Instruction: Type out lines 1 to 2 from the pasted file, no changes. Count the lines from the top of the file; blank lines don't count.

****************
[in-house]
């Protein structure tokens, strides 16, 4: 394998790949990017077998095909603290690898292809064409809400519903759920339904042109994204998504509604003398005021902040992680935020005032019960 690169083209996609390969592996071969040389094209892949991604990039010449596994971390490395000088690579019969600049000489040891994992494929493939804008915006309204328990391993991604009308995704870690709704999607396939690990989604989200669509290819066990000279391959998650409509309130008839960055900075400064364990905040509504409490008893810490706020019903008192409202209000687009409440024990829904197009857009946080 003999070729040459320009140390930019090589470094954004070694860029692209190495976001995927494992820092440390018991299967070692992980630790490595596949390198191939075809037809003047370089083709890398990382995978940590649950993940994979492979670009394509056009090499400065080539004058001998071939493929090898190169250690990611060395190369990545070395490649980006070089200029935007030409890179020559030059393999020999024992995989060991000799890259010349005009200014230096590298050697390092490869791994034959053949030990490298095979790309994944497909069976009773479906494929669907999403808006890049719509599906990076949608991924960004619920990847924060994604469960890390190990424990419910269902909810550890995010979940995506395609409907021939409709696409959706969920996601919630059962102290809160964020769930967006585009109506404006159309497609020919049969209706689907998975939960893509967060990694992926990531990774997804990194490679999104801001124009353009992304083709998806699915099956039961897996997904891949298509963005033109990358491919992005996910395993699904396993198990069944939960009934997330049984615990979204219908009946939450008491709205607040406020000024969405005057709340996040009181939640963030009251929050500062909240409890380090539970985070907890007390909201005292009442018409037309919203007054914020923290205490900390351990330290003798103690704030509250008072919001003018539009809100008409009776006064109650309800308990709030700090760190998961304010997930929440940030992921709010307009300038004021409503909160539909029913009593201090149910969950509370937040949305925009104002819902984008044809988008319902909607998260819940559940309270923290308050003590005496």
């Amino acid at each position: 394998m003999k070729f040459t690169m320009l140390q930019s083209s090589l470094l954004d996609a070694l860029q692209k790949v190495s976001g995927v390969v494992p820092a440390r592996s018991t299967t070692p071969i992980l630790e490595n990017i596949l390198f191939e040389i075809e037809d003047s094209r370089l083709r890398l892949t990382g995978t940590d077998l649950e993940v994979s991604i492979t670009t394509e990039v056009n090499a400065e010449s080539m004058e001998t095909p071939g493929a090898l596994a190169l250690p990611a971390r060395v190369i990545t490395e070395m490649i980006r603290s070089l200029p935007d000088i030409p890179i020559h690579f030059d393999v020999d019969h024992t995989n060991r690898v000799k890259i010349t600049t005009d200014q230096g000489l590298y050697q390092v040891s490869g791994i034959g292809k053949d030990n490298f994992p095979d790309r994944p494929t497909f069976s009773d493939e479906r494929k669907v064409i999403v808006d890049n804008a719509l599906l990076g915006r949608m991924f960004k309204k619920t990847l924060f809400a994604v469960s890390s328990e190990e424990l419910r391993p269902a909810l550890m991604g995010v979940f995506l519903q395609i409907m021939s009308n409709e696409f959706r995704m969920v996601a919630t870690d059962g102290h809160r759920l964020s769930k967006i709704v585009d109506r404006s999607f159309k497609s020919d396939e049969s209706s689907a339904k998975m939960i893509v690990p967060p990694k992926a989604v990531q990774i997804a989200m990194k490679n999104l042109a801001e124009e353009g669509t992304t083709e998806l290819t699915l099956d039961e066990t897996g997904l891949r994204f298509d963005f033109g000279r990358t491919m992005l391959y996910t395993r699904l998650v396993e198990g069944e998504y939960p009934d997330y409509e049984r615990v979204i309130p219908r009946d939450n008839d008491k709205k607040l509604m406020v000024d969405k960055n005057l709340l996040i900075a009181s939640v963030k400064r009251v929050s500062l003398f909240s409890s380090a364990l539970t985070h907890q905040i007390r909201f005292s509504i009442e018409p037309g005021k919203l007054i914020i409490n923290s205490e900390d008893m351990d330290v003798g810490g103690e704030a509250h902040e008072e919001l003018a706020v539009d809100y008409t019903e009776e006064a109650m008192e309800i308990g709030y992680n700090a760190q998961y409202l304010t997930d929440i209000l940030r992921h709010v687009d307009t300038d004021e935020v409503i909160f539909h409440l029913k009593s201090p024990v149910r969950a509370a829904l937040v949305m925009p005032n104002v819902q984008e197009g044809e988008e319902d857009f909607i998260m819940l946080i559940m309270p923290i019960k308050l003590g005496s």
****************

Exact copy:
[in-house]
């Protein structure tokens, strides 16, 4: 394998790949990017077998095909603290690898292809064409809400519903759920339904042109994204998504509604003398005021902040992680935020005032019960 690169083209996609390969592996071969040389094209892949991604990039010449596994971390490395000088690579019969600049000489040891994992494929493939804008915006309204328990391993991604009308995704870690709704999607396939690990989604989200669509290819066990000279391959998650409509309130008839960055900075400064364990905040509504409490008893810490706020019903008192409202209000687009409440024990829904197009857009946080 003999070729040459320009140390930019090589470094954004070694860029692209190495976001995927494992820092440390018991299967070692992980630790490595596949390198191939075809037809003047370089083709890398990382995978940590649950993940994979492979670009394509056009090499400065080539004058001998071939493929090898190169250690990611060395190369990545070395490649980006070089200029935007030409890179020559030059393999020999024992995989060991000799890259010349005009200014230096590298050697390092490869791994034959053949030990490298095979790309994944497909069976009773479906494929669907999403808006890049719509599906990076949608991924960004619920990847924060994604469960890390190990424990419910269902909810550890995010979940995506395609409907021939409709696409959706969920996601919630059962102290809160964020769930967006585009109506404006159309497609020919049969209706689907998975939960893509967060990694992926990531990774997804990194490679999104801001124009353009992304083709998806699915099956039961897996997904891949298509963005033109990358491919992005996910395993699904396993198990069944939960009934997330049984615990979204219908009946939450008491709205607040406020000024969405005057709340996040009181939640963030009251929050500062909240409890380090539970985070907890007390909201005292009442018409037309919203007054914020923290205490900390351990330290003798103690704030509250008072919001003018539009809100008409009776006064109650309800308990709030700090760190998961304010997930929440940030992921709010307009300038004021409503909160539909029913009593201090149910969950509370937040949305925009104002819902984008044809988008319902909607998260819940559940309270923290308050003590005496």